The Federal Communications Commission (FCC) anticipates its revamped, comprehensive broadband maps to be released sometime this fall, said FCC Chairwoman Jessica Rosenworcel at a House Committee hearing Thursday.
Beginning in June, providers will have three months to submit their broadband availability data to the FCC. The FCC expects around 2,500 carriers nationwide to participate in the mapping scheme, Rosenworcel said. Once initial maps are developed, the FCC will permit localities and consumers to make public comments on accuracy and areas needing improvement.
The FCC’s goal is “to build the kind of maps not just good for the moment we’re in, but that provide a framework and a structure people can use five to 10 years from now,” said Rosenworcel.
The agency has beta-tested systems with wireless broadband maps and new propagation models, she explained, to ensure it's capable of manipulating the new mapping data. CostQuest Associates, the FCC’s hand-picked vendor, is in the process of building a Broadband Serviceable Location Fabric (BSLF) for the maps, Rosenworcel said.
The Government Accountability Office (GAO) gave CostQuest the green light in March to begin work on the BSLF, which will provide a geo-coded set of every buildable location in the country.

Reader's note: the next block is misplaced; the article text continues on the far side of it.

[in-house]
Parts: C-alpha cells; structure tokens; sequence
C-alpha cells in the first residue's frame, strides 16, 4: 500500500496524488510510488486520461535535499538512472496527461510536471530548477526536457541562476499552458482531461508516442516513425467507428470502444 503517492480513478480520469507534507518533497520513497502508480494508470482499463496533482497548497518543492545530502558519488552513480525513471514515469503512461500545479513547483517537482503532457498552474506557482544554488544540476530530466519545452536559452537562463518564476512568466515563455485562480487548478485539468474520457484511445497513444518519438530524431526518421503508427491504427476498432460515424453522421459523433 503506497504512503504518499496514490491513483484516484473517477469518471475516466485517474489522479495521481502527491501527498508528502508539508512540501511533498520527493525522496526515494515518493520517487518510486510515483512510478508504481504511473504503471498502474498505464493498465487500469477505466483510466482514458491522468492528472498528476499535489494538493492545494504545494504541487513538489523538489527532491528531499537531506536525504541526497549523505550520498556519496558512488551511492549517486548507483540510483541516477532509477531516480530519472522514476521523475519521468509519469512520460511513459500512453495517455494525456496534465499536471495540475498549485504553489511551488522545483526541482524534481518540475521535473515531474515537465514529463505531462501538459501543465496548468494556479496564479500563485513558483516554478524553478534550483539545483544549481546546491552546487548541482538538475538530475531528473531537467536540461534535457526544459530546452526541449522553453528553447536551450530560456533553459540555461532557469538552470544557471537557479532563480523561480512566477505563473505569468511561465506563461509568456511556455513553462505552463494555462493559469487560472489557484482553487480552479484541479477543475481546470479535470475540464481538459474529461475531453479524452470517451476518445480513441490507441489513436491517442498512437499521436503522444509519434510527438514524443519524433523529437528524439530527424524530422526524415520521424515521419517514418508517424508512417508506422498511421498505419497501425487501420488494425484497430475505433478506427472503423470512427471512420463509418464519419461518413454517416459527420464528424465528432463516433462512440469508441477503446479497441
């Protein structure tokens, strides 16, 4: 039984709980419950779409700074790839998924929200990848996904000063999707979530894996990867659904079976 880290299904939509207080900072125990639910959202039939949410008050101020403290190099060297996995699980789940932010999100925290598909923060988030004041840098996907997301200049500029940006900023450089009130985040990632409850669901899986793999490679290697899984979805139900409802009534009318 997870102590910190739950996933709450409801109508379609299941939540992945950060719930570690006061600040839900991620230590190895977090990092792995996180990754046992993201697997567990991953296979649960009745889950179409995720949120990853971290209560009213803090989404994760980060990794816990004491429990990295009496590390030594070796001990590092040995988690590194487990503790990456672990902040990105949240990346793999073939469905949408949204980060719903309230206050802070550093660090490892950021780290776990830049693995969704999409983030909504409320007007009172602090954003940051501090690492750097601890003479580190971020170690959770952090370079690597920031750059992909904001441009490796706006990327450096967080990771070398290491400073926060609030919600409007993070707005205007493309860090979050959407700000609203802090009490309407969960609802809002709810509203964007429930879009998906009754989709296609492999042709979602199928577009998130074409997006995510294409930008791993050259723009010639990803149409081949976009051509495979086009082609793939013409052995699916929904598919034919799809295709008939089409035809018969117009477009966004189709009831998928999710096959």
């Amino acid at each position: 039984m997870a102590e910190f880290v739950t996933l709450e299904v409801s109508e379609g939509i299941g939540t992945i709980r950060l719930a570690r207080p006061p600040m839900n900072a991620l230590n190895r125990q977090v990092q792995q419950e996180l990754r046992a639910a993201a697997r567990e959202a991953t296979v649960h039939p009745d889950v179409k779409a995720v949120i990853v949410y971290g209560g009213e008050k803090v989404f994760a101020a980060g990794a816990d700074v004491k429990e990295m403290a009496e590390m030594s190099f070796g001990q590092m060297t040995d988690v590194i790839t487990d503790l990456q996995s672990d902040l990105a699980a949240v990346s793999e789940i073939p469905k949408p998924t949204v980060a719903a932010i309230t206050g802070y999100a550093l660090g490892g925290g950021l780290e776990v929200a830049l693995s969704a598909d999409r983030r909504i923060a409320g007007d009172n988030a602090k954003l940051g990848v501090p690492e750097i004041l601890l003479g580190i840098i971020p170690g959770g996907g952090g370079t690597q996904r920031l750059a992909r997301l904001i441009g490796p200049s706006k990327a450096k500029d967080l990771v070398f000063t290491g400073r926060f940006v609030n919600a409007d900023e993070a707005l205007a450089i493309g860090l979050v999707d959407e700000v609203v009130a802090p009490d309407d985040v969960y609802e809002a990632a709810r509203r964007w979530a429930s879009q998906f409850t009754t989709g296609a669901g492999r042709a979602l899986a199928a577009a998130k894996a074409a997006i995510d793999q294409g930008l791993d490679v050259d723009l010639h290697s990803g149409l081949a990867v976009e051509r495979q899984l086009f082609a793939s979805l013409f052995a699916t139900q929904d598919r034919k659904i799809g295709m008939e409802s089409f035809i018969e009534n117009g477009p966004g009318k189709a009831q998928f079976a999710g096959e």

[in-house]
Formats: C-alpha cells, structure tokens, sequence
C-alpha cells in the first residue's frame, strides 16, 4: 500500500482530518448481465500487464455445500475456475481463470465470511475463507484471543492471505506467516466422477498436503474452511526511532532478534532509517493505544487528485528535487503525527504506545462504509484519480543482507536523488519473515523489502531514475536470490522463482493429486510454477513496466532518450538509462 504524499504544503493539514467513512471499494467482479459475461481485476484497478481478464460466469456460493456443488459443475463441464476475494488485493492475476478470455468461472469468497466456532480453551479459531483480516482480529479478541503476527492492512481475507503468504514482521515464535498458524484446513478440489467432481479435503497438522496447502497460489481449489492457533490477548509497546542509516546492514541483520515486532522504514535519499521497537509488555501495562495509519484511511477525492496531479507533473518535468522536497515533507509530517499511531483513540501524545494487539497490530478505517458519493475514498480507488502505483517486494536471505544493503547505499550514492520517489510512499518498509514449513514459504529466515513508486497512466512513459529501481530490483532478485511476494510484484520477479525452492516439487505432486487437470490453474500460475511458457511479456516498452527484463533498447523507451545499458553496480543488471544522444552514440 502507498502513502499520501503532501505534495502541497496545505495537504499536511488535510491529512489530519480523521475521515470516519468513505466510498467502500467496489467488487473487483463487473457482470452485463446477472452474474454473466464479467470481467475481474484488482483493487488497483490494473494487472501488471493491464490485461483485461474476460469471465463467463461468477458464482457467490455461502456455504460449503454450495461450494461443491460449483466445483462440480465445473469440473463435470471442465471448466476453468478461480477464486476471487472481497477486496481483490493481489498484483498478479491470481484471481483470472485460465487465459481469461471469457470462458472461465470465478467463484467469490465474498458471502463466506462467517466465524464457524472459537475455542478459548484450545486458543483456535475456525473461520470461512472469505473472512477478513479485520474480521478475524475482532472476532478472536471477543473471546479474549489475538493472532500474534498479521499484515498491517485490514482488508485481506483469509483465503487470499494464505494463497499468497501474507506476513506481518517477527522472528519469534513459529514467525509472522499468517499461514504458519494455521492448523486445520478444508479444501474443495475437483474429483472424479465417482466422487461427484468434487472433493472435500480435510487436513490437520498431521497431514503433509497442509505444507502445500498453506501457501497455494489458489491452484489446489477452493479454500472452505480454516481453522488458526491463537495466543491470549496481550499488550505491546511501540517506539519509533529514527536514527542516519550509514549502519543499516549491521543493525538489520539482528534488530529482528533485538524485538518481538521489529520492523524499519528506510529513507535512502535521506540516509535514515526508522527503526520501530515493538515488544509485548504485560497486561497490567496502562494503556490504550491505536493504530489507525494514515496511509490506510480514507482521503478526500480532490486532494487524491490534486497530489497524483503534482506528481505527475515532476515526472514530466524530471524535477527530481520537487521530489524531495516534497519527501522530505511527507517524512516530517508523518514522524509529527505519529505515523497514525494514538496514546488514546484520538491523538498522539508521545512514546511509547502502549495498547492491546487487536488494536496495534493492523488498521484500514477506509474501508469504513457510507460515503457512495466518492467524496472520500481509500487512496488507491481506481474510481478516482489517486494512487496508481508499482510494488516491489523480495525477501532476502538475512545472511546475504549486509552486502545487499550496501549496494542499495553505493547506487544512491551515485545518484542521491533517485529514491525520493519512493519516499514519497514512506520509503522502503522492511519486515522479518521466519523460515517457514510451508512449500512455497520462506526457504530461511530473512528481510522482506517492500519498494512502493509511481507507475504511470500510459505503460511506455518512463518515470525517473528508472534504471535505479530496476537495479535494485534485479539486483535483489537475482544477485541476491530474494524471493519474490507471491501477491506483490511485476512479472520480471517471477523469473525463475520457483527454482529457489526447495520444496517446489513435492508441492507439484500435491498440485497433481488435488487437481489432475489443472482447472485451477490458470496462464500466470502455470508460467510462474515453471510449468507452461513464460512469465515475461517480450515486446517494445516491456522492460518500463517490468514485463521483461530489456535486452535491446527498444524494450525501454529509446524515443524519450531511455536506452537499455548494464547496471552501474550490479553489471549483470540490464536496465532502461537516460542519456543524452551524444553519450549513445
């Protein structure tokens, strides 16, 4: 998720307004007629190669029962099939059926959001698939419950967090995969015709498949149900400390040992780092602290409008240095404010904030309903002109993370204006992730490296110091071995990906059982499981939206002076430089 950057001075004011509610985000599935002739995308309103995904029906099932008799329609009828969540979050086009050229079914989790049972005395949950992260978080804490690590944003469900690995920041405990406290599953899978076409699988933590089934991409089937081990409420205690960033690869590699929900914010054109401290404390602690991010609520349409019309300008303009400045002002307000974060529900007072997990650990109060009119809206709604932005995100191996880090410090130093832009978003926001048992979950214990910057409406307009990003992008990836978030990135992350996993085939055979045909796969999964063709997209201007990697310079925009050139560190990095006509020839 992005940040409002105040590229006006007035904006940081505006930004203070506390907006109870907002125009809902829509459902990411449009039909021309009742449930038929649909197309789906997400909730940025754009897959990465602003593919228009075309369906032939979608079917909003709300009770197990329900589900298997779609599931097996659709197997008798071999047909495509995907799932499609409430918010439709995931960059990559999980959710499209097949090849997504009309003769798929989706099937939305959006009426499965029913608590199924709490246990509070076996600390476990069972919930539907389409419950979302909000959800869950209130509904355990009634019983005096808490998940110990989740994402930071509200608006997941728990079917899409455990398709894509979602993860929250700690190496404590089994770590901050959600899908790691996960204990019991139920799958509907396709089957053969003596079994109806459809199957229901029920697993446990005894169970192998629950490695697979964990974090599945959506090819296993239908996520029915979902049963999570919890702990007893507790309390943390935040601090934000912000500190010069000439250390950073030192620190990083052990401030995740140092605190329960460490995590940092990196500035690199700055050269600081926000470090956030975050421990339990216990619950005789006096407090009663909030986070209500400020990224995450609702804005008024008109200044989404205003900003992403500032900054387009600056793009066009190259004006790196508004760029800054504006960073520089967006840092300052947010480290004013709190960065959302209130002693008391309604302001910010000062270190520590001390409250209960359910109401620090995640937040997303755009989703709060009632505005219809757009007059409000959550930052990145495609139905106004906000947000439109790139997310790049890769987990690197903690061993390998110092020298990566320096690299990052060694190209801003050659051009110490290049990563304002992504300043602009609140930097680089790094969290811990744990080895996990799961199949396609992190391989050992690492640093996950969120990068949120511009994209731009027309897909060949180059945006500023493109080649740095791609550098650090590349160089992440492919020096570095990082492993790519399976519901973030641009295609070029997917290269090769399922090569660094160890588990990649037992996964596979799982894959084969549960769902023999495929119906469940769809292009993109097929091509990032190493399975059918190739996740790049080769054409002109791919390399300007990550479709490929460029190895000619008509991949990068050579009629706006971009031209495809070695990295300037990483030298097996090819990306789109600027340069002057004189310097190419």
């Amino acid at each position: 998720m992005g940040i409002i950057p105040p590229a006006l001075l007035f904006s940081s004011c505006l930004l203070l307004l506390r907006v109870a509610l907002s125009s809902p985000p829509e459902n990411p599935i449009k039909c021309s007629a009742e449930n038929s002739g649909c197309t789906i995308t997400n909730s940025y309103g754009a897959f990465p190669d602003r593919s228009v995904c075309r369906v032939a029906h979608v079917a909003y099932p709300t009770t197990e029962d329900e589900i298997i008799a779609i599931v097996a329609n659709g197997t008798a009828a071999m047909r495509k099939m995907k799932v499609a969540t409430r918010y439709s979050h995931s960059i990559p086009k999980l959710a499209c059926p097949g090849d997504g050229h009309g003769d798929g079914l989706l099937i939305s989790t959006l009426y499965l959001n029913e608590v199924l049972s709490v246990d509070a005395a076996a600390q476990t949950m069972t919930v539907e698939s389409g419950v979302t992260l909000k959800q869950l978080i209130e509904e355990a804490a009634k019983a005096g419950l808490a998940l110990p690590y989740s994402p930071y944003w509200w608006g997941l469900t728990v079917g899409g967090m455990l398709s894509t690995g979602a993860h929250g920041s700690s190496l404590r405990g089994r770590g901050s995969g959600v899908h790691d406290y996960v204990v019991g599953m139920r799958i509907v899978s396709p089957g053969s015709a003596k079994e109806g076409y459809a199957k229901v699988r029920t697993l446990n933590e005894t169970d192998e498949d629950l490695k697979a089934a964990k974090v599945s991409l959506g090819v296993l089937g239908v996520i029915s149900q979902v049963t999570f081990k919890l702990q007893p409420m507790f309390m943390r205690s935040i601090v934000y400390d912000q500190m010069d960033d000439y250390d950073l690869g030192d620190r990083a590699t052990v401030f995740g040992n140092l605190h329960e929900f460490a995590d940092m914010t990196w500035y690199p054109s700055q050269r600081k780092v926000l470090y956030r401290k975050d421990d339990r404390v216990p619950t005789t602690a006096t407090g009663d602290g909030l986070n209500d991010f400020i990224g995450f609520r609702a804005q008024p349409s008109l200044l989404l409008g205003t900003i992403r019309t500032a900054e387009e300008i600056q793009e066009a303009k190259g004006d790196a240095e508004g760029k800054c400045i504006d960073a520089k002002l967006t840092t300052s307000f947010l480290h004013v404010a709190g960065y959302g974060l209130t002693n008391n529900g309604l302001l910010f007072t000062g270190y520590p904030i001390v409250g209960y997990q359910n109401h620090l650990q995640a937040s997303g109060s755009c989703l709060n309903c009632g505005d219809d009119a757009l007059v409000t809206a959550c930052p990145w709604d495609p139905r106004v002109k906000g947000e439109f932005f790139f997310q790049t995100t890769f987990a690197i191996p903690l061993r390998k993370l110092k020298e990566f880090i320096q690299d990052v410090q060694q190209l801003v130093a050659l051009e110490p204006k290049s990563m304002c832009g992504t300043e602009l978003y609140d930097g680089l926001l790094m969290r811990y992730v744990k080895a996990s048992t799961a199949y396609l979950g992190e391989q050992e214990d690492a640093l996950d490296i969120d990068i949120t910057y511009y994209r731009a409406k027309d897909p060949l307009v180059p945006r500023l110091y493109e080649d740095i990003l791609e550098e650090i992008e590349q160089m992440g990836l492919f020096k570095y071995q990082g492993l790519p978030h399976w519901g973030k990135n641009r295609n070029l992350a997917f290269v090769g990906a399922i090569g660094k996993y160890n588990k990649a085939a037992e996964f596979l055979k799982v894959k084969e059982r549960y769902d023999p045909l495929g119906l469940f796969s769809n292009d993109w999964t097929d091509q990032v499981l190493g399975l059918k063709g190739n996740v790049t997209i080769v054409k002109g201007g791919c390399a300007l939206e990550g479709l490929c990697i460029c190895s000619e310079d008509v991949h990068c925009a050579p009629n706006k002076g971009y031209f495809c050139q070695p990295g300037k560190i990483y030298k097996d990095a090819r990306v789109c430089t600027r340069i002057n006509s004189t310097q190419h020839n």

Consolidated broadband mapping can help providers avoid subsidized overbuilding, said FCC Commissioner Brendan Carr at the same hearing. Carr expressed concern about the U.S. Treasury’s final rules on American Rescue Plan Act (ARPA) funding, which went into effect today, as they can potentially cause overbuilding, though some appropriations can be corrected at the state level.
Carr urged Congress to consider adopting legislation similar to the Infrastructure Investment and Jobs Act (IIJA), to help prevent overbuilding and prioritize the FCC’s Rural Digital Opportunity Fund (RDOF) recipients.
IIJA, passed last November, includes a prioritization scheme for areas lacking access to internet speeds of 25 Mbps downstream and 3 Mbps upstream. Such a provision, Carr said, isn't present within ARPA funding.
Agencies need to continue working together, Carr added, to ensure federally subsidized funding is evenly dispersed. “Too many parts of the country still have zero megabits per second," he said. "There’s a lot we need to do right now to improve coordination."